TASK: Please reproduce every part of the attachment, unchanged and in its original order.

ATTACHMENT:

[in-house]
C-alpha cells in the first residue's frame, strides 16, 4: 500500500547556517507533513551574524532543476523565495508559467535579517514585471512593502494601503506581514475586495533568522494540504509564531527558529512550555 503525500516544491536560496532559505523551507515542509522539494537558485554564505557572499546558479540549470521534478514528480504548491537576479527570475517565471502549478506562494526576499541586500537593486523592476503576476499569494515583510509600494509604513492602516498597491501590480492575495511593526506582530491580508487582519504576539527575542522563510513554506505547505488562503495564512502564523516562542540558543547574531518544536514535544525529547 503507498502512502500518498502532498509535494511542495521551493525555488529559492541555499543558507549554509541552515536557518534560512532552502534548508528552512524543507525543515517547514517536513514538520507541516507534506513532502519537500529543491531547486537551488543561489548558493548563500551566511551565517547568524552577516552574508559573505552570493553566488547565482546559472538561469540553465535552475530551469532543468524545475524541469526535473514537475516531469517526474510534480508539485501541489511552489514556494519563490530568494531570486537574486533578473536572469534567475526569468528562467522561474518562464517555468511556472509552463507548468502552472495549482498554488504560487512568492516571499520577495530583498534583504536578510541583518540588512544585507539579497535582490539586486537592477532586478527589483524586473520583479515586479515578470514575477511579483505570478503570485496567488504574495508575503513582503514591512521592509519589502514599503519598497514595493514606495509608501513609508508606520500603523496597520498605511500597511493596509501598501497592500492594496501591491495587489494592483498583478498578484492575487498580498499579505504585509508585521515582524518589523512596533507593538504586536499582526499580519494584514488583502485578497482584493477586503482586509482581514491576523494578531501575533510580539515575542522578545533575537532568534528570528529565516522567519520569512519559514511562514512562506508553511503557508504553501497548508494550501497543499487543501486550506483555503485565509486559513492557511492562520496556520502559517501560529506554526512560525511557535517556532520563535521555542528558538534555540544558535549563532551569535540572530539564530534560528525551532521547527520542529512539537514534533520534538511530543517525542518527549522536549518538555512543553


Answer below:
[in-house]
C-alpha cells in the first residue's frame, strides 16, 4: 500500500547556517507533513551574524532543476523565495508559467535579517514585471512593502494601503506581514475586495533568522494540504509564531527558529512550555 503525500516544491536560496532559505523551507515542509522539494537558485554564505557572499546558479540549470521534478514528480504548491537576479527570475517565471502549478506562494526576499541586500537593486523592476503576476499569494515583510509600494509604513492602516498597491501590480492575495511593526506582530491580508487582519504576539527575542522563510513554506505547505488562503495564512502564523516562542540558543547574531518544536514535544525529547 503507498502512502500518498502532498509535494511542495521551493525555488529559492541555499543558507549554509541552515536557518534560512532552502534548508528552512524543507525543515517547514517536513514538520507541516507534506513532502519537500529543491531547486537551488543561489548558493548563500551566511551565517547568524552577516552574508559573505552570493553566488547565482546559472538561469540553465535552475530551469532543468524545475524541469526535473514537475516531469517526474510534480508539485501541489511552489514556494519563490530568494531570486537574486533578473536572469534567475526569468528562467522561474518562464517555468511556472509552463507548468502552472495549482498554488504560487512568492516571499520577495530583498534583504536578510541583518540588512544585507539579497535582490539586486537592477532586478527589483524586473520583479515586479515578470514575477511579483505570478503570485496567488504574495508575503513582503514591512521592509519589502514599503519598497514595493514606495509608501513609508508606520500603523496597520498605511500597511493596509501598501497592500492594496501591491495587489494592483498583478498578484492575487498580498499579505504585509508585521515582524518589523512596533507593538504586536499582526499580519494584514488583502485578497482584493477586503482586509482581514491576523494578531501575533510580539515575542522578545533575537532568534528570528529565516522567519520569512519559514511562514512562506508553511503557508504553501497548508494550501497543499487543501486550506483555503485565509486559513492557511492562520496556520502559517501560529506554526512560525511557535517556532520563535521555542528558538534555540544558535549563532551569535540572530539564530534560528525551532521547527520542529512539537514534533520534538511530543517525542518527549522536549518538555512543553